McDonald’s Halloween pailsaka Boo Buckets, are . What the heck are they, you ask? They’re simply plastic trick-or-treat pails in three designs that replace the usual paper Happy Meal containers McDonald’s uses to serve up its kids’ meals.
The fast-food chain first introduced the pails in 1986 and have offered them off and on, with plenty of changes, since then. Their return wouldn’t seem like a big deal, except that lots of people are feeling nostalgic about their return, and the anticipation for them dominated social media as the pails’ arrival neared.
They’re now available at participating McDonald’s across the US, and I ordered one (uh, really two) to take a look.
McDonald’s Boo Bucket: My review
I ordered two Happy Meals on the McDonald’s app and picked them up in the drive-thru at my local McD’s. The app let me choose between a four-piece serving of Chicken McNuggets, a six-piece Chicken McNuggets serving, or a hamburger (you can upgrade to a cheeseburger). The meal comes with a kid-size order of fries, and you then choose between extra fries or apple slices, and select a drink. At the end of my order, the app asked me what kind of toy I wanted, and let me choose between “Halloween pails,” “toddler toy” or “no thanks.” (WHO WOULD DECLINE A TOY?)
Spoiler: I picked “Halloween pails.”
The Halloween pails themselves are pretty much what you’d expect — plastic treat pails that are really too small to hold a kid’s Halloween candy haul unless they’re a toddler. But they’re cute though.
There are three varieties, but my McDonald’s had only the white McBoo ghost-faced pail on day one of the promotion. (In the past, the white pails have been glow-in-the-dark, but I tested mine and it wasn’t.) I asked when my McDonald’s would be getting the other two colors — orange McPunk’n and green witchy McGoblin — but the employees didn’t know. I’d guess each restaurant eventually may get all three colors, but depending on demand, it seems like a crapshoot as to which one they hand out when.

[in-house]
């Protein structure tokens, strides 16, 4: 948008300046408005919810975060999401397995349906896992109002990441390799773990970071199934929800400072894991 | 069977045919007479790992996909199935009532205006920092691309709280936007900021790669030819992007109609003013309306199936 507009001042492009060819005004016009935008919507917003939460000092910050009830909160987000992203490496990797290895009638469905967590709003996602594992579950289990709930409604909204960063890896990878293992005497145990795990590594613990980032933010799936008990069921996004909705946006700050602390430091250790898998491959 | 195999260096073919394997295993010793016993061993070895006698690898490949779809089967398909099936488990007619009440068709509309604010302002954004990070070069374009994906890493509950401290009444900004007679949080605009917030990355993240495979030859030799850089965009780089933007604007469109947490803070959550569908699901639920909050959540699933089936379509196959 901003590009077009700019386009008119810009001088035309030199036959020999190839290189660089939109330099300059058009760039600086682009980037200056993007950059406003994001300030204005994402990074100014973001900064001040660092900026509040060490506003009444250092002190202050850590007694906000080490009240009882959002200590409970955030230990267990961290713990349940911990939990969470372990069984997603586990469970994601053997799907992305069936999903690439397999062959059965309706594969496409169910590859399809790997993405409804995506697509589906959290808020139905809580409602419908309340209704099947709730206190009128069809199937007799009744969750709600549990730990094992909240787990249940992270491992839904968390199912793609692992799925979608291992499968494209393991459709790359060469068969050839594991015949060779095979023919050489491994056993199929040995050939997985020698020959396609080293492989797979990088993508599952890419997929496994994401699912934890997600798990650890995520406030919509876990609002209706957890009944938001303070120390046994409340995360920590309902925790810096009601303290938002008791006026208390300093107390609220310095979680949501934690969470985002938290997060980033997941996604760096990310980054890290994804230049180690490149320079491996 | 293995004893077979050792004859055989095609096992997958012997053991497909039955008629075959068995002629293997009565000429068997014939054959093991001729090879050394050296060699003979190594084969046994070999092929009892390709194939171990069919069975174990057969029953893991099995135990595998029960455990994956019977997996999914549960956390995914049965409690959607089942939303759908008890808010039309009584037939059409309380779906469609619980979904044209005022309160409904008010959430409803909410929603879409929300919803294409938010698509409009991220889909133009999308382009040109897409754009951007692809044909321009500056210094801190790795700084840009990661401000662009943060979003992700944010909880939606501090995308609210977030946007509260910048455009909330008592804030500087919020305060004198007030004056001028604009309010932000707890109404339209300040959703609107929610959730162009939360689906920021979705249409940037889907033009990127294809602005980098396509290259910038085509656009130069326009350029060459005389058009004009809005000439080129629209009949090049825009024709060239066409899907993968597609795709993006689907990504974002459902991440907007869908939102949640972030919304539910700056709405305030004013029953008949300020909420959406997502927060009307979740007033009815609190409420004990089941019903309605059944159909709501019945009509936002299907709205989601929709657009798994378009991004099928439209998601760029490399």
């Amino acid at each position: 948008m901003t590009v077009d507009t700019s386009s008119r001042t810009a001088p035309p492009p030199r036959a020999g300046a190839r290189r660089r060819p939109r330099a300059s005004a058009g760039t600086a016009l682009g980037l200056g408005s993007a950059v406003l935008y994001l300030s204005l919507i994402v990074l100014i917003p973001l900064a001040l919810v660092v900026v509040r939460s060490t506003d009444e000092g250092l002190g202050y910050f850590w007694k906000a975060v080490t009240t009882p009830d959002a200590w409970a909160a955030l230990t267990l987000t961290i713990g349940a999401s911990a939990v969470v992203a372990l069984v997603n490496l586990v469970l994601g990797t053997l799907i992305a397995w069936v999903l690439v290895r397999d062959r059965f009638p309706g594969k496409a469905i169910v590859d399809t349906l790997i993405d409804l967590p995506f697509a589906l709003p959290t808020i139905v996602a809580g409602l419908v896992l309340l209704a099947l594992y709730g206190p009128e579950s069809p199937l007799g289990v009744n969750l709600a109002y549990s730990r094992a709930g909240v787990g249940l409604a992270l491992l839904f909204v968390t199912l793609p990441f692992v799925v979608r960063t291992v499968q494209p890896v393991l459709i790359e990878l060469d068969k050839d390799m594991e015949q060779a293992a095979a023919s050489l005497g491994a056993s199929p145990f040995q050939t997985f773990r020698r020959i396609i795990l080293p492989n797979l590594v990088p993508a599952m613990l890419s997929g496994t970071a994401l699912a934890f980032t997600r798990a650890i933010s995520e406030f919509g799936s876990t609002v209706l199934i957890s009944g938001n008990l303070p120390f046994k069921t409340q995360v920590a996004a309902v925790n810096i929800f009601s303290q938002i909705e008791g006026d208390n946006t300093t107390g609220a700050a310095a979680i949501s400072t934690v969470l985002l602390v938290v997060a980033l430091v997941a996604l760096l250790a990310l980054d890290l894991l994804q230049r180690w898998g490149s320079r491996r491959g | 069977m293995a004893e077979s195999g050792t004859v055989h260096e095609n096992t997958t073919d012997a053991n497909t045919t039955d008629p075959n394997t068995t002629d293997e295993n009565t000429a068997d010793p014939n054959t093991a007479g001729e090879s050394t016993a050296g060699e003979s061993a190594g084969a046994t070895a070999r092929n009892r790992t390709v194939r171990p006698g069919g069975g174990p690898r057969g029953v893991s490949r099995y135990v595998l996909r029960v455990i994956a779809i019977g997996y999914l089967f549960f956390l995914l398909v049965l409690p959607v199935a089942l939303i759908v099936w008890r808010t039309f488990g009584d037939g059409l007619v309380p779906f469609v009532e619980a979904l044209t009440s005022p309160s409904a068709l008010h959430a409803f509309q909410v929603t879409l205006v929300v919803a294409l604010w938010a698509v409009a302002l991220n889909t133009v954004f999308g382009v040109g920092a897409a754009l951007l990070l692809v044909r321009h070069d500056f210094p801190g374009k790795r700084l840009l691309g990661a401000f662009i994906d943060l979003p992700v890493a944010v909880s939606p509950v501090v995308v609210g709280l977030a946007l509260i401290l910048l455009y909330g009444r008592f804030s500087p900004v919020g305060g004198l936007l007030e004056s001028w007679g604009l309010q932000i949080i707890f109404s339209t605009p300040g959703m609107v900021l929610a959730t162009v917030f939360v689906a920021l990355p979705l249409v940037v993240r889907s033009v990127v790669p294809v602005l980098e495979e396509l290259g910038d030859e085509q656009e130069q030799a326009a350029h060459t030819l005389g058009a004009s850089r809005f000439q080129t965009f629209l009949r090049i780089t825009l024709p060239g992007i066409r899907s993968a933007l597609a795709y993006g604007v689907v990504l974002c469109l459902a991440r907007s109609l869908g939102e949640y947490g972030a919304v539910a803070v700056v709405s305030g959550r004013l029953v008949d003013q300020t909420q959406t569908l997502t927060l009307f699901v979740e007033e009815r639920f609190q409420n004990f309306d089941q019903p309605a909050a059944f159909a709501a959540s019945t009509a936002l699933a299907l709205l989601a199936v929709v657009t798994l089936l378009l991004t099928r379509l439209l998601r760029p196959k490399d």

In the past, the buckets have sometimes come with plastic lids you can put on and take off, and sometimes the lids have even featured built-in cookie cutters. Not this year. Instead of a lid, there’s … kind of a faux lid, meaning a piece of plastic resembling a pumpkin top arches between the two spots where the bucket’s handle attaches to the bucket. It’s cute but will likely break five seconds after a kid starts trick-or-treating. Also, as a Minnesotan, I think the white pumpkin top design looks like the now-demolished Hubert H. Humphrey Metrodome.
The food in your Boo Bucket is covered with what looks like a round piece of paper, which turns out to have Halloween stickers. My two Happy Meals came with the same McBoo ghost bucket and the same sticker sheet. The sticker sheet has drawings of skeletons on one side and (mostly) pirate-themed stickers you can peel off and use to “dress” the skeletons on the other side.
These Happy Meals don’t come with additional toys. The bucket is the toy. But McDonald’sdo come with toys — classic McDonald’s figures, plus one new character, all of whom have not two but four eyes. (My McDonald’s is sold out of those. Something tells me Ronald and pals have hit on a moneymaking oil well here, and I expect to see more adult Happy Meals in the future.)
I give McDonald’s Boo Buckets a solid B+ as a promotion. The three different colors and faces are cute, and I totally understand why they may sell only one variety of bucket at a time. Imagine the poor frazzled clerk who has to take orders when little Liam wants a ghost, but Maddy wants a witch, and henceforth, no one wants the pumpkin, and the orange buckets are piling up in the stock room next to 800 gallons of ketchup. You get what you get, and you don’t get upset, as they say in daycare.
I would’ve graded the promotion higher if each bucket had an actual plastic top instead of a piece of paper and the faux top, but stickers are a good consolation prize, and kind of like a toy.
I’m not grading the food. It’s McDonald’s. You know what it is.